Yearning for the Abstract
Now, I don’t know if there’s something in the water, but I’ve noticed that there’s been a recent trend in the travel community that seems to be prompting people to talk about the concept of “Home”. Legal Nomads wrote about the somewhat surreal feeling of being homesick when you haven’t had a home in years. Similar to my own post about why I’m settling, Nomadic Matt wrote about how and why his travel lifestyle is coming to an end. Ayngelina of Bacon is Magic has been struggling with the existential complications of moving home after years on the road.
What about me? Well, I’ve been dealing with my own version of travel/home-related angst.
A little over a month ago, it looked like Marc was going to get a job out in rural Winchester, VA (near the West Virginia border). Without going into too much detail, it would have resulted in us being able to afford to rent a house with money to spare, made it easier for me to make the jump to being a full time photographer, and would have improved our quality of life in general. I like where we live in Alexandria, across the river from Washington DC, but it just isn’t…me. Marc and I have talked before about eventually moving somewhere cheaper, more rural, less steeped in stupid city bureaucracy, and this seemed like the perfect opportunity. I got really revved up over the idea of finally getting to make some of the changes in my life that I had been waiting for.
Well, there have been complications with that job and it’s looking less and less likely that he will be able to take it. He’s pursuing two strong leads for other jobs in his field, one with a government agency and one with another contractor like the one he already works with, as he is getting really fed up with the antics at his current employer. It’s great that he has so many opportunities, but I am finding it hard to be happy for him, because all of his current prospects necessitate us staying exactly where we are, keeping the status quo.
There are two things pulling at me these days: fear and yearning.
I say fear because I am really worried that Marc is falling into the trap of just going with the flow and that our existence five years from now will look largely the same to what it does now. I don’t want that. Right now we’re kind of floating down the river of life but aren’t particularly engaged, and I really hate that. I certainly don’t want more of it.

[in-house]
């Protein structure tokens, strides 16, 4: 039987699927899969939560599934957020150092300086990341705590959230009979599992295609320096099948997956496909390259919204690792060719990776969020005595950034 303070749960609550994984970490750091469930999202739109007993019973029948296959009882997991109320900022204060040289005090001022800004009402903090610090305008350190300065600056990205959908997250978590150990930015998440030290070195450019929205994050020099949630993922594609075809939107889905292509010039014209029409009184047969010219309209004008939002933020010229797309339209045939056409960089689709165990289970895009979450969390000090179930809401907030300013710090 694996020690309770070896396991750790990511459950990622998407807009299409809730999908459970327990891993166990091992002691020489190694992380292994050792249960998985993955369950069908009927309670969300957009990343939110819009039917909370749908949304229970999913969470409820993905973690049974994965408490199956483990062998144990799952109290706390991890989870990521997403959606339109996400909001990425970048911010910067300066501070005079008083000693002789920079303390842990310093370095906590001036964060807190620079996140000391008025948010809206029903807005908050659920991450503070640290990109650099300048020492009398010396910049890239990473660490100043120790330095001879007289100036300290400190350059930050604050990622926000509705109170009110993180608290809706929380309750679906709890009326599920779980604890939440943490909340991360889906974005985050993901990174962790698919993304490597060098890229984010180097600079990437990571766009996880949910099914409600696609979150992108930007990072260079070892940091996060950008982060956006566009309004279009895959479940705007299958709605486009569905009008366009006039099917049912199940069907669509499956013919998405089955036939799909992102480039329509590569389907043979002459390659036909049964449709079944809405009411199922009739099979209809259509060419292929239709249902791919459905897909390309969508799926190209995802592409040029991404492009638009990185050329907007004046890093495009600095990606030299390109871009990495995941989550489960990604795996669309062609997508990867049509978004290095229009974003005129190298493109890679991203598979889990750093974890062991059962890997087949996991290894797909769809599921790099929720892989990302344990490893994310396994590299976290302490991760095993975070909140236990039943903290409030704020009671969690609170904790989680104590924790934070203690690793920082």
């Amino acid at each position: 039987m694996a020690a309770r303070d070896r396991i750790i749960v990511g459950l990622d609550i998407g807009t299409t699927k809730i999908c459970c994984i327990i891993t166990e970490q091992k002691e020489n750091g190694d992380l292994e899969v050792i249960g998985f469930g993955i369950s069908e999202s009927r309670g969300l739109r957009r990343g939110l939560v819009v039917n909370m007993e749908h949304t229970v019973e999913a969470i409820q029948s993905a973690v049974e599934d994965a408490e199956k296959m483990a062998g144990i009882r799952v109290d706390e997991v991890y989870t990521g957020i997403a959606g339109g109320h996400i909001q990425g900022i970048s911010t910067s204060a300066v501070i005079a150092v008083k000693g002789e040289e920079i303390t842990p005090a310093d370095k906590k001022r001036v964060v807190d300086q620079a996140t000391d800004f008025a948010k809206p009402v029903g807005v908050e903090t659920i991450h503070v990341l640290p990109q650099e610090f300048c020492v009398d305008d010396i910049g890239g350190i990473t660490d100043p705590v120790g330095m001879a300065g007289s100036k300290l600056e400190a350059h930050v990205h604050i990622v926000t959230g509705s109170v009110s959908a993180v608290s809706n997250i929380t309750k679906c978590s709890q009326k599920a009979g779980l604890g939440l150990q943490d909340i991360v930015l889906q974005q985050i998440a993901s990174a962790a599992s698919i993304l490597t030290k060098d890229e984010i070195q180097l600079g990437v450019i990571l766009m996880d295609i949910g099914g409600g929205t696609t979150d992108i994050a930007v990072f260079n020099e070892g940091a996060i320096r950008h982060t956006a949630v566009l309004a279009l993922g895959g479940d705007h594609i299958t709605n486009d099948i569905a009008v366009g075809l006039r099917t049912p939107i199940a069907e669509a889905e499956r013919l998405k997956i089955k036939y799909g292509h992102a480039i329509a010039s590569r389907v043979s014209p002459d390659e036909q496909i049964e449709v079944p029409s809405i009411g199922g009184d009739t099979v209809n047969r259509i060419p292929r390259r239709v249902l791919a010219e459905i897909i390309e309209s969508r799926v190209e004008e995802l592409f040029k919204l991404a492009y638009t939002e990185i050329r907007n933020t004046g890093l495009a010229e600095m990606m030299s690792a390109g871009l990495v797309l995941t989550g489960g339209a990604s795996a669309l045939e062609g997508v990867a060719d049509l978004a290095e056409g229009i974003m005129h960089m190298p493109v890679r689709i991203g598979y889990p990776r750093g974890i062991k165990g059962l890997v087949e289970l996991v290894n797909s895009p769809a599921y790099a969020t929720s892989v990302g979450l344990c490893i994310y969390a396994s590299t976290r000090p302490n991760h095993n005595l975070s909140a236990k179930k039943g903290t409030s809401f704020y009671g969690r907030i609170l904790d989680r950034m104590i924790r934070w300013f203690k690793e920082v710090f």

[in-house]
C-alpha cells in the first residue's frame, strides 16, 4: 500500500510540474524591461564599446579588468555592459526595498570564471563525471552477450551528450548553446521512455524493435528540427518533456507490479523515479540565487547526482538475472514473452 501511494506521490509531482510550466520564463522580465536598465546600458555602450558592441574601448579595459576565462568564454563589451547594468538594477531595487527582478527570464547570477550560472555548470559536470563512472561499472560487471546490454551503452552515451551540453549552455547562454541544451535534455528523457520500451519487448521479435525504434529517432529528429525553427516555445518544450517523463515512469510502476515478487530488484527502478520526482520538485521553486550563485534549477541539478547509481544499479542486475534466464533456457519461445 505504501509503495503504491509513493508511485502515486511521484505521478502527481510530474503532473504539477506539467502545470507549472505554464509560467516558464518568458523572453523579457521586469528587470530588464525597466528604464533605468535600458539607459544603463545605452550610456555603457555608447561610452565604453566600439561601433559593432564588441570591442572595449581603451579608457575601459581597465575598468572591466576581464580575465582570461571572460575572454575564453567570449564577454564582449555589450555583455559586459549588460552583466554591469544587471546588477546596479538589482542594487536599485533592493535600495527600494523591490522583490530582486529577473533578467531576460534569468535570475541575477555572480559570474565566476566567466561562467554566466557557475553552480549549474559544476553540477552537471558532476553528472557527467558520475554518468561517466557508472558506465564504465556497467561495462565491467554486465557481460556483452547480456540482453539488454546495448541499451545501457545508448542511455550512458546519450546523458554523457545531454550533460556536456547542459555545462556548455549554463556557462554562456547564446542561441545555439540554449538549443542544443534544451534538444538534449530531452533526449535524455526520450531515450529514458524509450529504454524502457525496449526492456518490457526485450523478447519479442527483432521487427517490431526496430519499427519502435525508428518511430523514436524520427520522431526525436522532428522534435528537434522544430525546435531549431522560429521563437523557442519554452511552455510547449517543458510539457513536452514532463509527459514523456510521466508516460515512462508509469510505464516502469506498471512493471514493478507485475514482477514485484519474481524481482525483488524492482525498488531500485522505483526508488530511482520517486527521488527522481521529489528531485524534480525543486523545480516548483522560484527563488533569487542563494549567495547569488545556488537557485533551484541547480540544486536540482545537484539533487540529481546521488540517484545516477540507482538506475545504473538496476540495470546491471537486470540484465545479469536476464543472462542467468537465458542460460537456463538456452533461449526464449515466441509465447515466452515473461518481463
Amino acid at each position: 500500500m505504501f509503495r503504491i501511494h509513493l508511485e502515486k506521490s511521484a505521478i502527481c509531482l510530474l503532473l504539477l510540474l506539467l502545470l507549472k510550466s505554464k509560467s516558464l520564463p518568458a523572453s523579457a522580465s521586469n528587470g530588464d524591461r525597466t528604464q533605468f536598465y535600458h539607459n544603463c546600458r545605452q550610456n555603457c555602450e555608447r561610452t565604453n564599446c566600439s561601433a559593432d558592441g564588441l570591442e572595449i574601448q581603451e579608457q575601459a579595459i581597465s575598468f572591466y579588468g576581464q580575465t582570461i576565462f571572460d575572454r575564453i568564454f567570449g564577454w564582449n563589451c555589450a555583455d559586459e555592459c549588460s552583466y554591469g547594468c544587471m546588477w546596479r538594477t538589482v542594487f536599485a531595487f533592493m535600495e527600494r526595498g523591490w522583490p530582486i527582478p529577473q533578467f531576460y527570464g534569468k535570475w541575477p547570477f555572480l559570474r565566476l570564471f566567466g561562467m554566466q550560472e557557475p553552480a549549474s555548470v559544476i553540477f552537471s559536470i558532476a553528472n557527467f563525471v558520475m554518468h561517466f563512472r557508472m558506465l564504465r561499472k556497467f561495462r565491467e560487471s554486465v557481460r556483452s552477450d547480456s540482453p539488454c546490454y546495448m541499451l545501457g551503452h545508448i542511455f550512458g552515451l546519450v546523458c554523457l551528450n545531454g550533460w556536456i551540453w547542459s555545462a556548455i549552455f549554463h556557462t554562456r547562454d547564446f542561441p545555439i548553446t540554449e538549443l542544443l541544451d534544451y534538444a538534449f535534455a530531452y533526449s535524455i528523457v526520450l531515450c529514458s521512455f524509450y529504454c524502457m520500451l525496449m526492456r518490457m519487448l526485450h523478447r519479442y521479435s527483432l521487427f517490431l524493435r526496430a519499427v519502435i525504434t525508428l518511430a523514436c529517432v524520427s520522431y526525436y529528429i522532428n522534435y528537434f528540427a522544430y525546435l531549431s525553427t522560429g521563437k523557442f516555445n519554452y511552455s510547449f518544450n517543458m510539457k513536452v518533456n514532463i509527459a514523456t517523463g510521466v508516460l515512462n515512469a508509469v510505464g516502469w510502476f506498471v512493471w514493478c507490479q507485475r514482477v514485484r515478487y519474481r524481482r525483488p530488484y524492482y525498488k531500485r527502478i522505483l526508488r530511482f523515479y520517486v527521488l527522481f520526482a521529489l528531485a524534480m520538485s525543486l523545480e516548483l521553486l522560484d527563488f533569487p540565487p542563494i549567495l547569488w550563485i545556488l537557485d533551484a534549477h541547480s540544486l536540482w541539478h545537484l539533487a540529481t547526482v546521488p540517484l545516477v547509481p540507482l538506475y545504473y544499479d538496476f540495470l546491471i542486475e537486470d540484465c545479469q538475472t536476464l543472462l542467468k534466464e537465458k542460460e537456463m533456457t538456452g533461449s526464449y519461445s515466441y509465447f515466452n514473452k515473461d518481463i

I say yearning because I feel like I am yearning for a life that I can’t even really define. I’m yearning for something of an abstract melange of life traits that is more like a movie montage than anything else. The difficulty here is that while I felt I was on my way toward that life, now that we’re not moving, I feel lost.
So, I’m reevaluating. I’m taking stock of my life and what I do and don’t like about it. The next step is to figure out what I can do to get rid of the bad and increase the good.
I’ve had a few thoughts about what I could do, but they’re all pretty clearly based in a desire to have a life that is “not this one” without really having a plan on how to turn them into the life I want. I’ve thought about going back to Korea for a year, or over to China or Vietnam or even Argentina. I’ve thought about saving up the money to buy an old towable trailer to refurbish and live in while driving around the country, doing photography projects. I’ve thought about going back home to live with my parents and work and save up money for who knows what. The issue with all of these plans is that while they’re all tempting, not of one them really get me closer to what I want my life to look like (except, possibly, the trailer plan). The only thing they have in common is that they’re not the life I’m currently leading.
The additional complication is that I don’t know where Marc fits into all of this. I have a bad habit of postponing or even shelving my own plans and desires in favor of those of my romantic partner. It’s a really bad habit and I worry that I’m doing the same thing once again. How do you reconcile your own plans and desires with those of your partner when they’re rather radically different? It’s just not something I really ever learned as a child because my parents were always on the same page, on the same path. So, I don’t know how most people do it. On one hand, I don’t think that I should have to shelve my own wants and needs, but on the other, I don’t want to be a jerk who says “my way or the highway”. Frankly, I’m stumped.
This is one of those side effects of living a less than ordinary life that nobody ever talks about, I suspect.